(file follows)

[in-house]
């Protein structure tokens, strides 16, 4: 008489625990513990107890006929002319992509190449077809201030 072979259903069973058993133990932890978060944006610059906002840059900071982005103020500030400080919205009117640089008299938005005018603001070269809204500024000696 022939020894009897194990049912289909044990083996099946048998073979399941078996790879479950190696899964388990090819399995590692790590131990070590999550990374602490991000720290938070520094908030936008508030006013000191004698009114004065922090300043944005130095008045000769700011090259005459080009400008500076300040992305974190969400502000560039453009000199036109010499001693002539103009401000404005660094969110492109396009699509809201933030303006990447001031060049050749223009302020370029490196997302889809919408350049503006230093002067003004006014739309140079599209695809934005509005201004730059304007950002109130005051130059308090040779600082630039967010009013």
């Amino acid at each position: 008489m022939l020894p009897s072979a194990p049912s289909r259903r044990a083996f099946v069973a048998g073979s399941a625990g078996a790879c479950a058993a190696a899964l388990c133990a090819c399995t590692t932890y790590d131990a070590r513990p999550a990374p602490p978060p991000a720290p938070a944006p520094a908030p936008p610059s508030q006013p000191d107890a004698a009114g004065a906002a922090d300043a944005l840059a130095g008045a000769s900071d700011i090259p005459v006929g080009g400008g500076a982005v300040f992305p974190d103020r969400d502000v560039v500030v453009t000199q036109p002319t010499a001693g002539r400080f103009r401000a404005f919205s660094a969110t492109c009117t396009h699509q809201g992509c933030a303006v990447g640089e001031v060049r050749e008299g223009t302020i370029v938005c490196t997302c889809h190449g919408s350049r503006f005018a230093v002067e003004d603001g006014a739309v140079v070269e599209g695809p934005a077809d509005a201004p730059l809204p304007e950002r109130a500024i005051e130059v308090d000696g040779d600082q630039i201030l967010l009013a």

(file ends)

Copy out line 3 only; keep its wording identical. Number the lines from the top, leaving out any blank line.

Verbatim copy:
């Amino acid at each position: 008489m022939l020894p009897s072979a194990p049912s289909r259903r044990a083996f099946v069973a048998g073979s399941a625990g078996a790879c479950a058993a190696a899964l388990c133990a090819c399995t590692t932890y790590d131990a070590r513990p999550a990374p602490p978060p991000a720290p938070a944006p520094a908030p936008p610059s508030q006013p000191d107890a004698a009114g004065a906002a922090d300043a944005l840059a130095g008045a000769s900071d700011i090259p005459v006929g080009g400008g500076a982005v300040f992305p974190d103020r969400d502000v560039v500030v453009t000199q036109p002319t010499a001693g002539r400080f103009r401000a404005f919205s660094a969110t492109c009117t396009h699509q809201g992509c933030a303006v990447g640089e001031v060049r050749e008299g223009t302020i370029v938005c490196t997302c889809h190449g919408s350049r503006f005018a230093v002067e003004d603001g006014a739309v140079v070269e599209g695809p934005a077809d509005a201004p730059l809204p304007e950002r109130a500024i005051e130059v308090d000696g040779d600082q630039i201030l967010l009013a």